Meet the Singaporean - Sherry Soon

Meet the Singaporean - Sherry Soon

Can you tell us how it’s like living with vasculitis?

Vasculitis is a medical condition that causes an inflammation of the blood vessels. One of the challenges of living with this condition is that it’s incredibly disruptive to your life. During my 20s and 30s, I would get flare-ups that were triggered by stress which became more serious over time. In the beginning, the flare-ups would begin with many red spots on my legs. Slowly, it developed into ulcers. Skin on my feet and legs would start to break down leading to ulcers. The more I walked, the more the ulcers would get inflamed and I would then have to stop all activity and lie down. It took me some time to learn to live with this by spreading out my physical activities and planning regular breaks for myself. 

People often have misconceptions about invisible autoimmune diseases like vasculitis being curable. We look like a typical healthy person, and people presume we can do everything. Some people still may not understand our condition when we try to explain our needs. 

Was there an incident when your medical condition severely disrupted your plans?

I remember when I was on a vacation in Japan with a friend in 2014, a cyclist rode too closely past me on the street. The end of my scarf caught onto the cyclist’s bike and I fell heavily on the right side of my body. I only realised a few hours later that my injury was more serious than I thought.

At the hospital in Kyoto, an X-ray revealed that I had a broken hip. I was rushed into an emergency operation and had to be warded for a month to recuperate. Who would have thought that a vacation to Japan would have resulted in 3 screws in my hip now. 


(Photo by PLUS Collaboratives)

What inspired you to start Autoimmune Diseases Singapore and Be Kind SG?

I first started Autoimmune Diseases Singapore because at the time, there was no support group for people like myself, who are dealing with an invisible autoimmune disease that isn’t immediately noticeable to others. 

We organise community projects and share stories of how our members suffering with autoimmune diseases cope with their conditions. We also run activities like art workshops, kite flying and sharing sessions from medical professionals and social workers. At the heart of it all, we want to let those who suffer from the condition know that they are not alone in their journey.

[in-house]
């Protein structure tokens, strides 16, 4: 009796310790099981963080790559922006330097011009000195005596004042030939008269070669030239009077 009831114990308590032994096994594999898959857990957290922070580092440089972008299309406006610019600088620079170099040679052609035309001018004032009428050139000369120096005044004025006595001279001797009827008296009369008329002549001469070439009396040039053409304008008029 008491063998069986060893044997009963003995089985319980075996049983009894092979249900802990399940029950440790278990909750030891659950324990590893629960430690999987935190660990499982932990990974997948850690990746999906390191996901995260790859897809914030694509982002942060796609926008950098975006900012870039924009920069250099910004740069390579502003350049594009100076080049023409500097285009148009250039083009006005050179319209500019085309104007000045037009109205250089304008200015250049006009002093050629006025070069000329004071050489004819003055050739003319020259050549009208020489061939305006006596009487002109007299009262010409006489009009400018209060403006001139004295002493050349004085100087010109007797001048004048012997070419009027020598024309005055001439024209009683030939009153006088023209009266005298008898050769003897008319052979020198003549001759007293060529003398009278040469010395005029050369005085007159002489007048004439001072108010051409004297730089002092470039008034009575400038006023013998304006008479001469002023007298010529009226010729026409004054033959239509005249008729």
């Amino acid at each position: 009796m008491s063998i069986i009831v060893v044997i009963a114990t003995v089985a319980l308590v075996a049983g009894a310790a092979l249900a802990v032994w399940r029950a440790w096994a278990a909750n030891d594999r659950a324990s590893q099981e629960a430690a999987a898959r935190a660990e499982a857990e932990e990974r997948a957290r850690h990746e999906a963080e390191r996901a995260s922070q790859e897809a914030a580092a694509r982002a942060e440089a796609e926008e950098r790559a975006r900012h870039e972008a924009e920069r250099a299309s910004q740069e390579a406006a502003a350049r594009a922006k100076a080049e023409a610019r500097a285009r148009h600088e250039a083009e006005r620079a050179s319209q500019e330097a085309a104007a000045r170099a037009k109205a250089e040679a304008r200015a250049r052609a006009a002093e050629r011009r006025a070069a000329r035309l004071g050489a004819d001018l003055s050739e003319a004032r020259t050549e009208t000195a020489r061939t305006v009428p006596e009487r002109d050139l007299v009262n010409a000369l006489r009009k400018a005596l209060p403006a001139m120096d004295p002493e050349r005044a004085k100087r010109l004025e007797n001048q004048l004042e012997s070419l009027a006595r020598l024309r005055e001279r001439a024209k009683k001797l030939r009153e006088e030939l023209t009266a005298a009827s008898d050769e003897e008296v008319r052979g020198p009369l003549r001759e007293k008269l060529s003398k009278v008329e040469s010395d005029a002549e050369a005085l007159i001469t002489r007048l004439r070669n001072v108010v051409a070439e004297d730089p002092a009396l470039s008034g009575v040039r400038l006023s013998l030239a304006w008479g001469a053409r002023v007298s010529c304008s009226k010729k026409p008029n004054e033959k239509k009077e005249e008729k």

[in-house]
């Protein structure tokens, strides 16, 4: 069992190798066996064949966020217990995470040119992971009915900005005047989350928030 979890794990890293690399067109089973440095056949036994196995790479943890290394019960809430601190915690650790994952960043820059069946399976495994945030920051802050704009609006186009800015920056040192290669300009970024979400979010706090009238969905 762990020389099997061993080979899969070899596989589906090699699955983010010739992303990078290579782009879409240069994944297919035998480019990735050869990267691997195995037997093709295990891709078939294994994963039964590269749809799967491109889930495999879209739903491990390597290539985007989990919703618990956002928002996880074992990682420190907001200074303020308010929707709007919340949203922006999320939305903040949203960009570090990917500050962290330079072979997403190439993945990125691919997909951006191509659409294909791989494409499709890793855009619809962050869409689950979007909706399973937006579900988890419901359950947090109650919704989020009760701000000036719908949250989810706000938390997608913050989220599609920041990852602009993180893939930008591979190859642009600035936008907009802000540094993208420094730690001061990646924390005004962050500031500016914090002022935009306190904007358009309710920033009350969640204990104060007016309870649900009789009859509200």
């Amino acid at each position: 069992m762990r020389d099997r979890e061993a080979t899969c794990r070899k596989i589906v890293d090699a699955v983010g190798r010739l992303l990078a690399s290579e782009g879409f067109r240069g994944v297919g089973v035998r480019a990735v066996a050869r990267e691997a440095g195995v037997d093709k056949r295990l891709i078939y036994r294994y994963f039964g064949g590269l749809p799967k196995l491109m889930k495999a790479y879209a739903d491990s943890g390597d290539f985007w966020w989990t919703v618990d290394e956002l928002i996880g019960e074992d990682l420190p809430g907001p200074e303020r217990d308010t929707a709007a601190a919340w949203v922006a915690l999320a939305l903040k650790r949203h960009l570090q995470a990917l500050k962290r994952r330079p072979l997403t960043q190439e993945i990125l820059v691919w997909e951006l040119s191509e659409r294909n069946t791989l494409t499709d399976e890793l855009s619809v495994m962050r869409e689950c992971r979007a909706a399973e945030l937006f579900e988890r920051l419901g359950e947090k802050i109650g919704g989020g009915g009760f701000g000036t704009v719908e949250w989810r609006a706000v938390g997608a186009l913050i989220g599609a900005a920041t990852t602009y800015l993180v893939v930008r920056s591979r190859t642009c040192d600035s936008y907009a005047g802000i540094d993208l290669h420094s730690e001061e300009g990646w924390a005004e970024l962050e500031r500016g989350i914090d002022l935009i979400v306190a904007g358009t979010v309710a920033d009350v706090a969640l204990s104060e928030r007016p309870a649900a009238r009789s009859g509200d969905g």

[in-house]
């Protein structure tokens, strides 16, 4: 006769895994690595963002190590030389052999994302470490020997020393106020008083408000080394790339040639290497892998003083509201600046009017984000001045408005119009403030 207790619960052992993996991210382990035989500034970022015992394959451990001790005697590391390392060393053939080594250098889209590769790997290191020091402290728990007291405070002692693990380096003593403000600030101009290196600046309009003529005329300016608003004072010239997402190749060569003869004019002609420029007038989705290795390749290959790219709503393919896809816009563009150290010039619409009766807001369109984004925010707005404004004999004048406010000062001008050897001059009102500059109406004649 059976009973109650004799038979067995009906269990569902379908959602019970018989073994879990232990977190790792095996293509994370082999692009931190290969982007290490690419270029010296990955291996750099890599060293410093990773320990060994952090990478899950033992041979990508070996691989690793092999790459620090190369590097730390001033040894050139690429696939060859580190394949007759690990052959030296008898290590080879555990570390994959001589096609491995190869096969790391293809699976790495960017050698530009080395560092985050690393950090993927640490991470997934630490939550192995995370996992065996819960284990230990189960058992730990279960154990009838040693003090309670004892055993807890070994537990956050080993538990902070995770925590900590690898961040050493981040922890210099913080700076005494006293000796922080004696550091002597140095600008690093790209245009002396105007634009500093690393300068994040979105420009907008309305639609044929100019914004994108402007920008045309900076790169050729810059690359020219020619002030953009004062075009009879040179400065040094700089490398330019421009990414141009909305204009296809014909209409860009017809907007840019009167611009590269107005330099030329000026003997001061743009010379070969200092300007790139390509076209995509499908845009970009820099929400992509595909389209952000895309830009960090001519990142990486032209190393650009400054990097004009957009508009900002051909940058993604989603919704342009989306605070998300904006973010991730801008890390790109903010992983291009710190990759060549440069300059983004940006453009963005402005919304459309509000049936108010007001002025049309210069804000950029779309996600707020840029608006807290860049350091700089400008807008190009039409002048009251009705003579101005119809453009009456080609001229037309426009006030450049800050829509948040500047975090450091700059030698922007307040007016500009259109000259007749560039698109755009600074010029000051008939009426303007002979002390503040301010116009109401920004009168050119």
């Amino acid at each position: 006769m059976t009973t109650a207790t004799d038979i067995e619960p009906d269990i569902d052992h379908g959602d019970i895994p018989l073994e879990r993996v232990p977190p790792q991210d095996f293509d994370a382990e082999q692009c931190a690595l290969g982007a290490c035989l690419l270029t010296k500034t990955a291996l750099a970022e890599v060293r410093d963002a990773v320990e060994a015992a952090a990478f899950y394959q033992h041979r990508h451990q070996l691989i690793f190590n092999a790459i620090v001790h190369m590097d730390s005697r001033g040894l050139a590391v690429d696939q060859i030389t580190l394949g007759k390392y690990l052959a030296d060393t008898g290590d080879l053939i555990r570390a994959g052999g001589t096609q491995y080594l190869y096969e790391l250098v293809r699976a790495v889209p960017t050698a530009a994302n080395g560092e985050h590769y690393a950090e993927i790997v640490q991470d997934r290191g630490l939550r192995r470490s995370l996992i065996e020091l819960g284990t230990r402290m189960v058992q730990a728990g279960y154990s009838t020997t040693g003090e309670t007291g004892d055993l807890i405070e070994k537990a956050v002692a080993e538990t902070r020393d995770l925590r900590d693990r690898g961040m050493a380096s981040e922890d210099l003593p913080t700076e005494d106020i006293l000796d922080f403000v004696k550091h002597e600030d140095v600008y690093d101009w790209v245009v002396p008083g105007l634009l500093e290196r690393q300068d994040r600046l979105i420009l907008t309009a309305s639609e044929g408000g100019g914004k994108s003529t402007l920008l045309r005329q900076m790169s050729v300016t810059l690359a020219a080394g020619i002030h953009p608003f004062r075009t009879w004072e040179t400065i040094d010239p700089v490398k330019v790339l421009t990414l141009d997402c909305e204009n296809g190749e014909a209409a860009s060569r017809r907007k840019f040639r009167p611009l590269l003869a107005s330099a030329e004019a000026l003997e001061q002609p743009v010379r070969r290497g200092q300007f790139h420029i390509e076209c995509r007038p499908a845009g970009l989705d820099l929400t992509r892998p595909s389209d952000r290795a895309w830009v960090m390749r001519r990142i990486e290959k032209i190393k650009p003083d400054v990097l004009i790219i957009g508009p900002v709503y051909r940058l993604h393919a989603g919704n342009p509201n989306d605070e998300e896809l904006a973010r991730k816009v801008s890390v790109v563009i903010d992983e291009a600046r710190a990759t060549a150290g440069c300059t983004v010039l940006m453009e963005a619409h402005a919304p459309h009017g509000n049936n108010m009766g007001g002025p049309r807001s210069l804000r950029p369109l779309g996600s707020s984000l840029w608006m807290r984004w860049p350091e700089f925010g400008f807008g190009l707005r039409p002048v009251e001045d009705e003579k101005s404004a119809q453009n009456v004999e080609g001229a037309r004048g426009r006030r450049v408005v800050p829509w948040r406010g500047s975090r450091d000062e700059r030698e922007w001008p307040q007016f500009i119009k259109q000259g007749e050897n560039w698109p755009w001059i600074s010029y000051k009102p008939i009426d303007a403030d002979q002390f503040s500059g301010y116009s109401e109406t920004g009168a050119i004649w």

One thing led to another and I started Be Kind SG with a similar purpose to provide support to other vulnerable groups.  As a learning specialist with SHINE Children and Youth Services, I worked with children with special needs like those with autism spectrum disorder. People with special needs sometimes have conditions that are not outwardly obvious. I empathised with that and thought I could do more for these groups of people. 

Could you share more about what Be Kind SG does?

At Be Kind SG, our primary focus is on disabilities like intellectual disabilities and autism. We support parents with children with special needs who are enrolled in special education schools. We initiated a pilot project called Play.Able, a play and toy library to create a safe space for children with special needs to play in.

We also occasionally hold kindness projects to show kindness to the special needs communities like giving small tokens of appreciation to the staff at adult disability and destitute homes during Nurses’ Day or to mothers of children with special needs during Mother’s Day.

Currently, we have 100 regular volunteers in Be Kind SG and 380 members in Autoimmune Diseases Singapore.


(Photo by PLUS Collaboratives)

What would you say to people who are hesitant about volunteering?

Due to my medical condition, I try to avoid volunteer activities that are too physically demanding for an extended period of time or I try to focus on helping out in other ways.

For those thinking of volunteering, my advice is: Start off small and volunteer once and see if you resonate with the organisation’s cause. If you do, make a regular commitment to it. I believe any form of volunteerism is great, no matter how big or small. The act of helping others will enrich you.

What did you gain as a volunteer?

Some of the most rewarding experiences are the friendships and relationships I’ve gained, and the lessons I’ve learnt from them. During the outbreak of COVID-19, we weren’t able to volunteer in-person at the destitute homes. A year later, I went back to the home that we used to visit regularly and was touched that a resident Ah-Ma still recognised me. I was so moved that she still remembered who I was even after a whole year of being apart. 

- Sherry Soon, 41, Founder of Autoimmune Diseases Singapore and Be Kind SG